“We have faith that future generations will know here, in the middle of the twentieth century, there came a time when men of good will found a way to unite, and produce, and fight to destroy the forces of ignorance, and intolerance, and slavery, and war.”
FDR’s words are inscribed in stone at the WWII Museum in New Orleans, Louisiana are a testament to the hard-fought ideals represented by World War II, its battles, and its victories.
To speak of it in commemoration, these battles all seem as American victories, each hammering into the public psyche the ideals that America’s foundations are built upon, ones that can still be told, “lest we forget”.
This is the story of “The Greatest Generation”, FDR’s “men of good”, a straight arrow to the heart of evil that begged for defeat, for the sake of not only American future, but of the world’s.
But this is not a single story.
Not because you want to or because of some fitness expert advice but because it triggers a pavlovian instinct in you.
Something that was drilled down into you at basic training. The smell of fresh cut grass, the early morning rising, the strenuous effort, brings back your youth and vigor.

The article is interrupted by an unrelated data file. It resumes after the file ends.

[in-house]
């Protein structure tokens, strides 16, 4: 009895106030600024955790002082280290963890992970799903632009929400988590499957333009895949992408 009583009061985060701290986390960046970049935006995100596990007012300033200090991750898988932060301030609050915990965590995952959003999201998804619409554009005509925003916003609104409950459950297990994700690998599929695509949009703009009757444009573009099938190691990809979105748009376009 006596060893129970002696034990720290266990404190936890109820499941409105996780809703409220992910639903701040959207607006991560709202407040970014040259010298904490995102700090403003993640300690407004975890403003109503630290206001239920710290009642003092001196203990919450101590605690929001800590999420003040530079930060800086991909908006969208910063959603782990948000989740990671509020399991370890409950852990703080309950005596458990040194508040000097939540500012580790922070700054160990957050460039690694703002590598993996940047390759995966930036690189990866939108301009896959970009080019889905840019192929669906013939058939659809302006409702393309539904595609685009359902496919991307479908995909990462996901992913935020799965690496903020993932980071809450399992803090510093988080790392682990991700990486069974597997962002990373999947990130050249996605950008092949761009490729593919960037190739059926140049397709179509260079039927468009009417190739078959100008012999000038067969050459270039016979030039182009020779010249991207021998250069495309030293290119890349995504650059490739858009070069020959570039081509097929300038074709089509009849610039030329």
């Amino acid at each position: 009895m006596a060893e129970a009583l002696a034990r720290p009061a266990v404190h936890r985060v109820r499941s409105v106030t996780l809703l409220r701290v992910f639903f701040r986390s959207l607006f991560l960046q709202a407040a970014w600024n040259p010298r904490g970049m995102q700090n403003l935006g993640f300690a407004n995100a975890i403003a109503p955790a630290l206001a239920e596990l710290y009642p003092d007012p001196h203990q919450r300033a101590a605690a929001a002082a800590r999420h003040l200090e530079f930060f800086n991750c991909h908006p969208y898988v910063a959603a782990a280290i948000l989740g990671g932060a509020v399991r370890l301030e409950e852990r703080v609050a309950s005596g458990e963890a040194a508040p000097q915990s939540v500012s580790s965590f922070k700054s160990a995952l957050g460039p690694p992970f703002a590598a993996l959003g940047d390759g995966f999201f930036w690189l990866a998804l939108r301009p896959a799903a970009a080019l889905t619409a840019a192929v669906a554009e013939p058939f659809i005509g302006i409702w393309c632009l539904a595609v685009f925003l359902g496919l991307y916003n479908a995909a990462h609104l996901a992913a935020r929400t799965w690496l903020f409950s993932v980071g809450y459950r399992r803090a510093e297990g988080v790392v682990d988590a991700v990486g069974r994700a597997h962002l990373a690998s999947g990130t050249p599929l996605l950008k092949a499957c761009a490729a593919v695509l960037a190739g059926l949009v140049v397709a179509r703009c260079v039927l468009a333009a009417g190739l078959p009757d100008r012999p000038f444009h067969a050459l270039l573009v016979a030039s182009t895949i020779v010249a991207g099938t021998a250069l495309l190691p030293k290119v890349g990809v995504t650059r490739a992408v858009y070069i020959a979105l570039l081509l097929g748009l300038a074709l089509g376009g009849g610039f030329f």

Exercise by itself has many health benefits but that’s not the focus. Rather the early morning riser combined with physical exercise ends up being more than what Benjamin Franklin said:
“Early to bed, early to rise, makes a man, healthy happy and wise”
In the north of bustling island of Manhattan, tucked away in a quiet park, overlooking the Hudson river is a small medieval wonder.
Inside the Cloisters financed by the scion of the financier John D. Rockefeller and filled with treasures of stone, glass, gold and paper lays the effigy of an unnamed knight of the family of d’Aluye.
Around 1258 in the French Loire valley, carved in limestone, he was placed in the Cistercian abbey by those he loved to rest.
The warrior is seen with a shield, chain mail shirt and strangely a sheathed sword as his fingers are locked instead in eternal prayer.
The knight belonged to three generations of d’Aluye men, who had fought to win the Holy Lands for Europeans. In the process of living, fighting and dying, he like many warriors had sought to redeem his soul.
As strange as it is to reflect on his life in a digital age (where what clicks is what counts), the Knight is a reminder of eternal principles from an ancient world.
Matters of who you are, what you lived and died for, were of such great importance that they were memorialized into stone, and immediately recognized by others who would transported the effigy across an ocean onto to a hill.
There he is tucked away in a cloister and eulogized by new generation of strangers that are reminded of the shared fate awaiting all men.